That me see I I can predict what you are going to say next... Whoa...

I already did.


Id you could try that response in an actual language, I would be happy to respond.

17 Nov 2012 06:54 PM
felching pen     

yukichigai: CasperImproved: Did I mention we don't have all the facts? Casper the friendly ghost was also interested in justice...

I am okay with the person of interest in a murder having the short term of his life scrutinized. If I had someone close to me die, I would be okay with close scrutiny by the investigators (even family members). I'd want the responsible party caught. My phone log history be damned.

I'd want the truth even if it hurts.

And I'd like to know that the police handling the investigation of the murder of someone I cared about will act fairly and justly, rather than locking someone up on a bullshiat charge that will never last in court. When they finally arrest someone for the murder I'd like to be confident they did it because the evidence said the person did it, not because they decided on a culprit and then made the evidence fit.

Let me reiterate, again, THERE ARE NO BELIEVABLE CIRCUMSTANCES WHERE THIS OBSTRUCTION CHARGE IS JUSTIFIED. The few circumstances that have been suggested are ridiculously unlikely. If you could come up with something, sure, I'd buy your argument, but as it stands there's nothing that makes me think the charge is anything but an abuse of the legal system that makes the investigators look like power-tripping asshats.


If only there were some recent changes to privacy laws that would allow law enforcement to access your phone/text/email/torrent records without your permission and without a warrant.

So yeah, sounds like they want to keep him close by for about 48 hours.

17 Nov 2012 06:55 PM
CasperImproved     

SweetDickens: I have to delete messages on my phone...otherwise the memory is full and i cannot receive anymore......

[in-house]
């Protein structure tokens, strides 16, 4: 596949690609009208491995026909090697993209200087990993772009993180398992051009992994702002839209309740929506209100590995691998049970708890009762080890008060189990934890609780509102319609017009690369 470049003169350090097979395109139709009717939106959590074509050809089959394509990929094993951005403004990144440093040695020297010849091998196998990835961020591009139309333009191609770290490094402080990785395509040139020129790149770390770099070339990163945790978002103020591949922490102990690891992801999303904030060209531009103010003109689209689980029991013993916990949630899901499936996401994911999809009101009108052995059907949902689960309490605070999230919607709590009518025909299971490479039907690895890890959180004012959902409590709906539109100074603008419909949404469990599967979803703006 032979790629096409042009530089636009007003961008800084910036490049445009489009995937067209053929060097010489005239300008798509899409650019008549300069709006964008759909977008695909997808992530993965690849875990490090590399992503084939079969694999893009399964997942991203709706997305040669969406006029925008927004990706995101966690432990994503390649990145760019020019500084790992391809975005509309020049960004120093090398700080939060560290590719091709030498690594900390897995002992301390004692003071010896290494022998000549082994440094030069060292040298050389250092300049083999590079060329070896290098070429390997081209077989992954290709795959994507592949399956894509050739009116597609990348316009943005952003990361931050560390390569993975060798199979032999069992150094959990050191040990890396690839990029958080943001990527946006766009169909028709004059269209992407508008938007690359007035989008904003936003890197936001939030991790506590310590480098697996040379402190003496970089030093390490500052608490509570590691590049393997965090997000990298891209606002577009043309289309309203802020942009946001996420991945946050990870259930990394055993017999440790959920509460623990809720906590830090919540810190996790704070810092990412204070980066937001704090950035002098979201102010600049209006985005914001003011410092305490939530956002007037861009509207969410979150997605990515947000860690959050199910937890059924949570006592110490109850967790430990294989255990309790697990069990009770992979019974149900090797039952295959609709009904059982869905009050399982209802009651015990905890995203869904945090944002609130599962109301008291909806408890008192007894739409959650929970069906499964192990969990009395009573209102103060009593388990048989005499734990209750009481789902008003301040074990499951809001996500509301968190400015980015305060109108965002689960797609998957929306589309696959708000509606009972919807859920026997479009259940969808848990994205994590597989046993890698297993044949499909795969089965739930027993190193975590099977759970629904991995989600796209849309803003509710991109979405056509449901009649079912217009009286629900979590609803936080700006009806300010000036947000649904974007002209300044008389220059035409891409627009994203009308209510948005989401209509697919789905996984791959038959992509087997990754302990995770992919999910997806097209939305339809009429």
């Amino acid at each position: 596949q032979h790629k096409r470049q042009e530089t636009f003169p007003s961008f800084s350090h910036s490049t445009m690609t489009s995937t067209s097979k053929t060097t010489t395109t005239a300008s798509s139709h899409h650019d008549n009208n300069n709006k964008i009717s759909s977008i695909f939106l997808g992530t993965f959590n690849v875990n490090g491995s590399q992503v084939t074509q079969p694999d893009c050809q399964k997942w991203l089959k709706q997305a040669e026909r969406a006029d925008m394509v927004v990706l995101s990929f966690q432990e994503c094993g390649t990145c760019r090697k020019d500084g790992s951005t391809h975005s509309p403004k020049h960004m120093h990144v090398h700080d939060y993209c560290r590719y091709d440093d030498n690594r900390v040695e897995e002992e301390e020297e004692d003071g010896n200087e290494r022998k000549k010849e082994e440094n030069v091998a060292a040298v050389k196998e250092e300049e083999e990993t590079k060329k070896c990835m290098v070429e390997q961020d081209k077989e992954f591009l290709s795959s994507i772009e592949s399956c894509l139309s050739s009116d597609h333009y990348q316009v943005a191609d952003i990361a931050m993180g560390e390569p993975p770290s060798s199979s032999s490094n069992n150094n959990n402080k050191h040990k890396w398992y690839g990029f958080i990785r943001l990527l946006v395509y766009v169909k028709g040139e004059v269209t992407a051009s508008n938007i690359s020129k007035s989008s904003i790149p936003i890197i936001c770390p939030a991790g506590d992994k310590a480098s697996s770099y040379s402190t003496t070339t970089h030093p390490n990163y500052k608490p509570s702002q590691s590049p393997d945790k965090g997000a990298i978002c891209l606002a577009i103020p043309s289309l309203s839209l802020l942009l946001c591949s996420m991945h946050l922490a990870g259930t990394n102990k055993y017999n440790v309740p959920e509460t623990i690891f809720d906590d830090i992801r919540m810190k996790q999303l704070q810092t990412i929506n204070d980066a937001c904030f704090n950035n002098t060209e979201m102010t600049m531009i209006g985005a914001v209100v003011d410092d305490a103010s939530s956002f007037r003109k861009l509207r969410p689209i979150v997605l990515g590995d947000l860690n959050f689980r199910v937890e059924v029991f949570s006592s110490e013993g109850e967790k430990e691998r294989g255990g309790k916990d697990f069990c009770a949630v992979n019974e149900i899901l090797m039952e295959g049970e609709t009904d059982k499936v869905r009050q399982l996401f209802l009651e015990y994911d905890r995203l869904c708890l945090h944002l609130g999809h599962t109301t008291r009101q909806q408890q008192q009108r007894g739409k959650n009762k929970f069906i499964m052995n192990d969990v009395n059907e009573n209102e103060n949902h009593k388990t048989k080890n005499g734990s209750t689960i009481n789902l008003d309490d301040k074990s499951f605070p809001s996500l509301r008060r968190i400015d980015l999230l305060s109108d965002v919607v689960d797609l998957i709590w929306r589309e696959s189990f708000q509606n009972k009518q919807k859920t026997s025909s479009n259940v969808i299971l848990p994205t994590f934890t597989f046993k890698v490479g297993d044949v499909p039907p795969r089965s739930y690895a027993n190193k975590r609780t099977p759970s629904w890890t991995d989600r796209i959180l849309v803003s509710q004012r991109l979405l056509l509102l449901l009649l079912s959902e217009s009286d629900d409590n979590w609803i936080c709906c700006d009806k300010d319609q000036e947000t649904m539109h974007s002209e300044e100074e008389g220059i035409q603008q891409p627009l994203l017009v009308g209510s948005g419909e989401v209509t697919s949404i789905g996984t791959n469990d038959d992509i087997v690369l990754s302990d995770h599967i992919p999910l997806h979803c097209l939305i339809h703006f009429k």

And yet you post with no purpose....did that feel good?

17 Nov 2012 06:55 PM
Mega Steve     

CasperImproved: I am okay with the person of interest in a murder having the short term of his life scrutinized. If I had someone close to me die, I would be okay with close scrutiny by the investigators (even family members). I'd want the responsible party caught. My phone log history be damned.

I'd want the truth even if it hurts.


Just to be clear, you're okay with someone being charged with a felony for deleting a text message?

Gauging by your comments here and in the TSA thread, I now have you favorited as "Not a fan of civil liberties" with a pleasant shade of yellow

17 Nov 2012 06:56 PM
yukichigai     

felching pen: If only there were some recent changes to privacy laws that would allow law enforcement to access your phone/text/email/torrent records without your permission and without a warrant.

So yeah, sounds like they want to keep him close by for about 48 hours.


I did say "justified", not "understandable". My issue isn't that I don't know why they're doing it, it's that there's no way it should have happened if they were playing by the rules instead of gaming the system.

17 Nov 2012 06:57 PM
Teufelaffe     

yukichigai: Teufelaffe: yukichigai: On a side note, if someone I knew died under horrible circumstances I might be inclined to delete the messages I set to her, simply because looking at your last conversation with a dead person can feel kind of morbid.

That's pretty much exactly what I did when I found out an out-of-state friend of mine had been murdered. It was pretty morbid to see my text, "Hey, how have you been? Haven't heard from you in a while." on my phone, sent the day after she had been killed.

Or something awkward like "are you ever going to pay me back for the bar tab last month?" It's bad enough when you think the person's fine. Feels SUPER bad when your last message to them was something socially unpleasant.


Well, initially I was going to send her "Hey, you still alive out there?" but changed my mind.

17 Nov 2012 06:58 PM
yukichigai     

CasperImproved: SweetDickens: I have to delete messages on my phone...otherwise the memory is full and i cannot receive anymore......

And yet you post with no purpose....did that feel good?


Wow, that's the guy's Weeners in this thread. He wasn't even arguing with you. Hell, for all you know he could have agreed with you. Instead, you jump in his shiat because he made a CSB post.

You are literally the rudest person I have seen in a fark thread for a long, long time. At least over in politics they wait for someone to disagree with them before trying to start a flame war.

17 Nov 2012 07:01 PM